Objective: To assess the effect of interferon-gamma (IFNgamma) administration on the evolution of systemic infection and septic arthritis induced by group B streptococci (GBS) in mice.
Methods: CD1 mice were inoculated intravenously with arthritogenic strain 1/82 of type IV GBS. Exogenous murine IFNgamma or anti-IFNgamma monoclonal antibodies were administered intravenously either 2 hours (-2 hours) before or 18 hours after infection with 1 x 10(7) GBS. Mice were monitored daily for survival and for signs of arthritis. In a subsequent set of experiments, mice were killed at selected times for examination of bacterial clearance, joint histopathology, and cytokine production.
Results: Mortality in mice treated with IFNgamma at -2 hours was 100%, compared with 20% in those treated at 18 hours and with 40% in controls. As indicated by the arthritis score, mice treated with IFNgamma at -2 hours developed early and more severe arthritis, whereas those treated at 18 hours had milder arthritis compared with infected controls. Less severe joint pathology in the mice treated with IFNgamma at 18 hours correlated with low levels of interleukin-6 (IL-6) and IL-1beta and a low bacterial load in the joints, whereas rapid onset and worsening of articular lesions in those treated at -2 hours corresponded to early and sustained levels of IL-6.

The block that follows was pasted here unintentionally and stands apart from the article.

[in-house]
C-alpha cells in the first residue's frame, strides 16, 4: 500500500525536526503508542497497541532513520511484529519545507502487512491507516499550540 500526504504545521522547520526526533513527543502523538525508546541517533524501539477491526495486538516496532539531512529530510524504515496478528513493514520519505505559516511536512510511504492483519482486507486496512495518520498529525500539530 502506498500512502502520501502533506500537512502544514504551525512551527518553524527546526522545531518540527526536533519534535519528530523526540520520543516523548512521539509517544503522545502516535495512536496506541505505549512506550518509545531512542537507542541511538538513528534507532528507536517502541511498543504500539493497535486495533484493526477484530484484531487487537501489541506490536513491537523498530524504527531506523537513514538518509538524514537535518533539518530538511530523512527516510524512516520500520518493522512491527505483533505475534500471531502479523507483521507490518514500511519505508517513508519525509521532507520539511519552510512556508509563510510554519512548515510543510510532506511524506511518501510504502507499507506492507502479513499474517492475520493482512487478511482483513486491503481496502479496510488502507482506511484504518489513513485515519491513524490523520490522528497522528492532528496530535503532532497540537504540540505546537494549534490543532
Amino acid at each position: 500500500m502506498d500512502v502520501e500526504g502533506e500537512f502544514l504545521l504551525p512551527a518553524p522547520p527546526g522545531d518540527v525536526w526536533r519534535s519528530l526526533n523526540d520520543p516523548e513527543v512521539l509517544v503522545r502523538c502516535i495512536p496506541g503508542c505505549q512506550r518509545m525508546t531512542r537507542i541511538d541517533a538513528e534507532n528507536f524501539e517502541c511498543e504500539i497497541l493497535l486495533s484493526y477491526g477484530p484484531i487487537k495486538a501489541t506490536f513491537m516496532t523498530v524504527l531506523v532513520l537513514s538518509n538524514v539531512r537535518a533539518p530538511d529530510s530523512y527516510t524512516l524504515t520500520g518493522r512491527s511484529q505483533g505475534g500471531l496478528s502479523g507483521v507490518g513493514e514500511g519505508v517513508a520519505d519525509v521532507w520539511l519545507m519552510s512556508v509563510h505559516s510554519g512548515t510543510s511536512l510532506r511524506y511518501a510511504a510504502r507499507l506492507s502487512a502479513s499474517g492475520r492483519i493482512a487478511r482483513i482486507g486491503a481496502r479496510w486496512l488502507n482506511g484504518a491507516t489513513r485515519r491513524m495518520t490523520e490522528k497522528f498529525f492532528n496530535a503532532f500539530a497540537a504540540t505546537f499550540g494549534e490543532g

Conclusion: The findings of this study demonstrate that the effects mediated by IFNgamma on GBS-induced arthritis may be detrimental or beneficial, depending on the time of administration of IFNgamma in relation to infection with the antigen.